This is the time of year that we all cherish and simply delight in the renewal of life and the joys of spring. There is something about green grass, flowers, and budding of the trees and shrubs that inspires. I love everything about spring, the smell in the air, the birds, the sounds of children playing, and sitting on dry grass for the first time! Socially distanced and with a mask.
There is good news and not so good news these days.
We are rounding the corner towards a new era in human history. The good news. We are privileged to have the vaccine for COVID-19 and I and all of Michigan Medicine are recommending that you and your family be vaccinated as soon as you can. The state of Michigan just announced the vaccine is available to all those 16 years and older. Getting everyone vaccinated is our number 1 priority.
The not so good news is that Michigan is experiencing a surge in Covid-19 cases. It is affecting younger people. For many it is mild, but for others it can be bad.
Why is there a surge now? The virus is doing what viruses do, they are opportunists and find new customers and settle in. They survive by changing gears, we call this a ‘new variant’. It works very well for viruses. Not so good for us.
The world has been constantly shaped by pandemics. I have become a lightweight armchair scholar of pandemics through reading several informative books this past year. I learned from Pox Americana how smallpox had a major effect on the military strategies in the American revolution. Katherine Anne Porter’s intimate account of the 1918 influenza pandemic in her novel Pale Horse Pale Rider is gripping account of the intersection of culture and personal experience in this era. Porter herself nearly died from influenza in 1918; she published the story 20 years later. I read it twice.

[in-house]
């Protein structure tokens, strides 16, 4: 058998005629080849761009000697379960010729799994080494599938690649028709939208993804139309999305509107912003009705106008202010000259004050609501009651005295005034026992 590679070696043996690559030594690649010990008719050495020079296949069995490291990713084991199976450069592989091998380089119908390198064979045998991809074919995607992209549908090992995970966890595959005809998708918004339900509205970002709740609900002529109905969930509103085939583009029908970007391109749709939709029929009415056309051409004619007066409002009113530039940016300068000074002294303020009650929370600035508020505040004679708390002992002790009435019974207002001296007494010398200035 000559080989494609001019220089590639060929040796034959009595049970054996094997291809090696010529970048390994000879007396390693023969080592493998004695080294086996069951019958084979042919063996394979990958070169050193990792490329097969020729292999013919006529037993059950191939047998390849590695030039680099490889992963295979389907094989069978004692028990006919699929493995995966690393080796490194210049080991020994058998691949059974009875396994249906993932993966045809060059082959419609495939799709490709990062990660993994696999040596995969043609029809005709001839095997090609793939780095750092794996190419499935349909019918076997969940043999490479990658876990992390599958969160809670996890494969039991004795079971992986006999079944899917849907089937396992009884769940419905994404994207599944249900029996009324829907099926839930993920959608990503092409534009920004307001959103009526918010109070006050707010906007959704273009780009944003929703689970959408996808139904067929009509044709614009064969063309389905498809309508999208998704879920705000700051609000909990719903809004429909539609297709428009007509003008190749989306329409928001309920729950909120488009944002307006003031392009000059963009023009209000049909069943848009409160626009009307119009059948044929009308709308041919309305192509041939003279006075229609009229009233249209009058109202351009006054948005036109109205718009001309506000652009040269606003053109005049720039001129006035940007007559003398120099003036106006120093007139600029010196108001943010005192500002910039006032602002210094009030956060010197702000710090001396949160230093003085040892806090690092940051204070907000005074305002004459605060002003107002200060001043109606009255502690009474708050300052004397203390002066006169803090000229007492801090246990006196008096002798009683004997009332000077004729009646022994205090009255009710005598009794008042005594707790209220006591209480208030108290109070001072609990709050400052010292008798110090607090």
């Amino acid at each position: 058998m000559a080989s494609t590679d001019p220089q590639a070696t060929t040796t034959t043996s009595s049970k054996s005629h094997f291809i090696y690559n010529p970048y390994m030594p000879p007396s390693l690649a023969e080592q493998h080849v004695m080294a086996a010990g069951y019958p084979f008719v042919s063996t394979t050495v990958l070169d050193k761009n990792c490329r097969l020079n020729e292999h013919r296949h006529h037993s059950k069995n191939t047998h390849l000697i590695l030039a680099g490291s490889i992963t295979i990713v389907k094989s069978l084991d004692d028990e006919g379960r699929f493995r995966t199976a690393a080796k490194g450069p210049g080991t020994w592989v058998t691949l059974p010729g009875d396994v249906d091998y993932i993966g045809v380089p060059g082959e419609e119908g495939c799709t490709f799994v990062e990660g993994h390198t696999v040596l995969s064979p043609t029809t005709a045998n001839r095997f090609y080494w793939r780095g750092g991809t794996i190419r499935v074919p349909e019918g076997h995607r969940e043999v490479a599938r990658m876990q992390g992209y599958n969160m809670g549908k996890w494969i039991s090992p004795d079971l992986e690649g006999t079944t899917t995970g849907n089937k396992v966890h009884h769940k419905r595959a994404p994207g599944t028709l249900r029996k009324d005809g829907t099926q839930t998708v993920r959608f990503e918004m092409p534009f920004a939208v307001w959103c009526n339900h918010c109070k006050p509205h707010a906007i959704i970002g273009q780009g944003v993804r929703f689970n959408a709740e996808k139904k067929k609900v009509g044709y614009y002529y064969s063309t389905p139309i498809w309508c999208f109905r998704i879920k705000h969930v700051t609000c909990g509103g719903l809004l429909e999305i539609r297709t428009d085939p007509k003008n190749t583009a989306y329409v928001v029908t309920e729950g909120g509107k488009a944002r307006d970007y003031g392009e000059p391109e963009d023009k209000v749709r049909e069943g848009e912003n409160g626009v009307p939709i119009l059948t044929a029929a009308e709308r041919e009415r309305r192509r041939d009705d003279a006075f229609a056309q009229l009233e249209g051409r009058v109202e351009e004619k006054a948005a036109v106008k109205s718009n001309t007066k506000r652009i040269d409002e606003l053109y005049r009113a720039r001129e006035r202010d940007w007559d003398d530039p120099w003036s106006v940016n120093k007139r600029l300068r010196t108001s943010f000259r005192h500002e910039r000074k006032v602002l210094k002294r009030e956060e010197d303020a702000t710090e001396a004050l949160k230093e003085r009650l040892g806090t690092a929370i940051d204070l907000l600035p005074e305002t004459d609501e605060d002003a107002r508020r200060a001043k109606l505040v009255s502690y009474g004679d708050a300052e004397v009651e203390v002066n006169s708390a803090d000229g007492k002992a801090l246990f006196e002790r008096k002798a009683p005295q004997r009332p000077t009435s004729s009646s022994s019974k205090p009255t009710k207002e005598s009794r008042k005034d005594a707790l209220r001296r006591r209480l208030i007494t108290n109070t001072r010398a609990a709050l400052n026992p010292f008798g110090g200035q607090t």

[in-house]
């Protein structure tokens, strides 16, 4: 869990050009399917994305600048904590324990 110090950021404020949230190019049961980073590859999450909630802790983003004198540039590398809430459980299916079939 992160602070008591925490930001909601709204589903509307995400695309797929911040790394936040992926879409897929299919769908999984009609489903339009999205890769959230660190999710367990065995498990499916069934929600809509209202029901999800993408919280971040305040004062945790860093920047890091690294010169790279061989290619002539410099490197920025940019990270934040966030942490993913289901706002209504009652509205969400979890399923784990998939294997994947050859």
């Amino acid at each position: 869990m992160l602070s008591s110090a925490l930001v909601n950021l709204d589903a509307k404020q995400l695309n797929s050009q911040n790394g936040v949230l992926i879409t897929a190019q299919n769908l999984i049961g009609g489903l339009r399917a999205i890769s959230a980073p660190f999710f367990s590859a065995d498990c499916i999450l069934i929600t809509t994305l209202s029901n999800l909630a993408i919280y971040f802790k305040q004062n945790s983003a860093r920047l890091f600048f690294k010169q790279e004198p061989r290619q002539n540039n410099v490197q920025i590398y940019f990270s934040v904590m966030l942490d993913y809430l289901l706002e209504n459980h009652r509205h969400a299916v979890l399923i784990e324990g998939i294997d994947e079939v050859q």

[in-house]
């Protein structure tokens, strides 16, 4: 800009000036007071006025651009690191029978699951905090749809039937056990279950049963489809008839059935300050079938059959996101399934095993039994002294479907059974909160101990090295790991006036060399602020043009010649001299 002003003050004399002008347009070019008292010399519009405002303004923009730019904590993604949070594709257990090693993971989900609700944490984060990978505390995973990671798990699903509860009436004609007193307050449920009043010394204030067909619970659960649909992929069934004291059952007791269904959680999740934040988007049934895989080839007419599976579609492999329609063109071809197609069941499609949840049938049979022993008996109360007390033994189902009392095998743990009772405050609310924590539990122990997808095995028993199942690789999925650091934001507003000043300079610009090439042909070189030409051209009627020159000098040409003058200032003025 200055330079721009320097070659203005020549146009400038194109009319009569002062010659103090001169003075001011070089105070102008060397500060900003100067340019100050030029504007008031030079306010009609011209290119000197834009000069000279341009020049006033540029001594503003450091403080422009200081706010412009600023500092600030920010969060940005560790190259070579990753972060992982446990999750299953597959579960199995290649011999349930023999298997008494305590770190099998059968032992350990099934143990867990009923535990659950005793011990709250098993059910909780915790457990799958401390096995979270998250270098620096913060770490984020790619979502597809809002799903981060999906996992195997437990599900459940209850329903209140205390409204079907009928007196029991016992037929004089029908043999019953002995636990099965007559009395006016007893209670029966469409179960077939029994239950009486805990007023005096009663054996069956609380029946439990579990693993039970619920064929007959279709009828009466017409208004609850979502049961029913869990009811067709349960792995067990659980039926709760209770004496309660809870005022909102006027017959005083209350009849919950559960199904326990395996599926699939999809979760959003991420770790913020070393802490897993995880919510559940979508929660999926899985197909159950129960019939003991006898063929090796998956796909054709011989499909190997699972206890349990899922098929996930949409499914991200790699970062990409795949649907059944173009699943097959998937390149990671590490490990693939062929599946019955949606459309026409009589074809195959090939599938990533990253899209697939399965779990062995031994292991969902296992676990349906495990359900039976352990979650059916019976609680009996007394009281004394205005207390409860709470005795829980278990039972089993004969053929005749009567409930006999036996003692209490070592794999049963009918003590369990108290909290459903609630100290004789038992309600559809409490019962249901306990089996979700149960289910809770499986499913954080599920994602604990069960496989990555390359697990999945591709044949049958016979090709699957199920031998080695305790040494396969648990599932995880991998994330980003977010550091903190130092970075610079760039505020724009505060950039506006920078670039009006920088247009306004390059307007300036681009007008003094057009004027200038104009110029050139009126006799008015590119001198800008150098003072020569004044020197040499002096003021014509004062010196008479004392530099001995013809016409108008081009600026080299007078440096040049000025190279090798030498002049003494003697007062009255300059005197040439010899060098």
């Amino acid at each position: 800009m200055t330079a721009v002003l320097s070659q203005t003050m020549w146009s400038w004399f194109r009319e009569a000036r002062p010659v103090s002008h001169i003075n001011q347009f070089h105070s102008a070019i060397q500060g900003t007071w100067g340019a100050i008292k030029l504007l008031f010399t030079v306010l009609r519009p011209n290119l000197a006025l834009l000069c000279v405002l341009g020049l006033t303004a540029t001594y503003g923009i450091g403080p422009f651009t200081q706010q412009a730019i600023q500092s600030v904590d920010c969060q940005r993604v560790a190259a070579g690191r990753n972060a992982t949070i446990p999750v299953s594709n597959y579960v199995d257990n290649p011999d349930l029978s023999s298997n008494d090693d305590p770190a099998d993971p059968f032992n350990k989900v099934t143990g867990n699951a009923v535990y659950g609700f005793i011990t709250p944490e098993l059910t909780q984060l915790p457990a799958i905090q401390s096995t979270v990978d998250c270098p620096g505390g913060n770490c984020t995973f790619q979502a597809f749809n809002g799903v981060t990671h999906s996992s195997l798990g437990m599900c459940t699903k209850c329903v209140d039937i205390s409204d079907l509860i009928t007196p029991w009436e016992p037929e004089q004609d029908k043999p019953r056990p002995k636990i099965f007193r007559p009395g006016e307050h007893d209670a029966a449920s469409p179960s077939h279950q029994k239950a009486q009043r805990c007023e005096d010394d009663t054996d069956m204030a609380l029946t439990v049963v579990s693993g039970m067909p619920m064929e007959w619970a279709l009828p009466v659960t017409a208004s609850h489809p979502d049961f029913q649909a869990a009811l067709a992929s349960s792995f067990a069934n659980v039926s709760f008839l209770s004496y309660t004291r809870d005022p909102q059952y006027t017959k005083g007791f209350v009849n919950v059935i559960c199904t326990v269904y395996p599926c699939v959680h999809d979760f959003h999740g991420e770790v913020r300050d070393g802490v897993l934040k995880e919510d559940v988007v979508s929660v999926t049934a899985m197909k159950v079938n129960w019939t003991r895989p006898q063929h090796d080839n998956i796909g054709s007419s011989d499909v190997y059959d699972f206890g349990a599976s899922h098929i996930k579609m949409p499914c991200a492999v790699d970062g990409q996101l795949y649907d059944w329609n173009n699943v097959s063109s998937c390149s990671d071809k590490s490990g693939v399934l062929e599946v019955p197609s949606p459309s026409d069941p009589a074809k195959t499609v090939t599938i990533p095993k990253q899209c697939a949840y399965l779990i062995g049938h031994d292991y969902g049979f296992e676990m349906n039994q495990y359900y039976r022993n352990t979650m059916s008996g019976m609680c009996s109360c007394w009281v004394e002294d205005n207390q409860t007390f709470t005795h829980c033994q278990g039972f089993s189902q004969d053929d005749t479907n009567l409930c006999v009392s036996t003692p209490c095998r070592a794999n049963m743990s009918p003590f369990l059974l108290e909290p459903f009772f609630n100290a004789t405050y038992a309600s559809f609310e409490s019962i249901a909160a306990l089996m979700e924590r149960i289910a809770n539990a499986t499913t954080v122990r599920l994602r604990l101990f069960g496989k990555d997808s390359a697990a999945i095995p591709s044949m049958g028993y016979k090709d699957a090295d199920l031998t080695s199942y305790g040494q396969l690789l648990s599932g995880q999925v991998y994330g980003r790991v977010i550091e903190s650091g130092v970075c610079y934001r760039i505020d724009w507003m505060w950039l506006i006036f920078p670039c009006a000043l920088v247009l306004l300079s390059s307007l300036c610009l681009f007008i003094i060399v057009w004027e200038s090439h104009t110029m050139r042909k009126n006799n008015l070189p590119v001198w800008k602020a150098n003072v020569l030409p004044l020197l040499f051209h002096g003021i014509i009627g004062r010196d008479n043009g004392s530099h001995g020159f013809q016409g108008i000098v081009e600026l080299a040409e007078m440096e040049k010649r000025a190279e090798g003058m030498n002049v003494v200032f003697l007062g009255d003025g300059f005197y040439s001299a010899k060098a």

John Barry’s account in his book, The Great Influenza, provides fascinating insights into the forces driving science and medicine in era of the devastating influenza pandemic of 1918, how it subsequently shaped and energized the scientists and philanthropists at the time and beyond. A core of incredible researchers began the quest of understanding viruses and their interactions with human biology. Barry connects the persistence and insights of the early 20th century virologists with the discovery of DNA and function of the human genome. A testimony of innovation. We are where we are today because of so many scientists, science teachers, and supporters of science.
Despite the Michigan surge in Covid-19, there is every reason to be optimistic! Vaccines are available to those over 16 in Michigan. Getting vaccinated is a priority like never before.
We have learned about “mRNA”, the basis for two of the vaccines in use. The ‘m’ is for messenger and refers to the function of the molecule – carrying forth the message embedded in the molecule. Think of it as a telegram from the ‘outside world of science’ to the internal workings of the body, the message is “please make antibody to the virus that causes COVID-19”.
The renewal of spring is upon us. Distancing and masks will prevent the spread of new variants and turn spring into summer for everyone!
Be Well, Be Safe, Be Vaccinated!
Dr. McInnis is the Principal Investigator and Scientific Director, Prechter Bipolar Research Program;
Thomas B. and Nancy Upjohn Woodworth Professor of Bipolar Disorder and Depression;
Professor of Psychiatry;Associate Director, University of Michigan Frances and Kenneth Eisenberg and Family Depression Center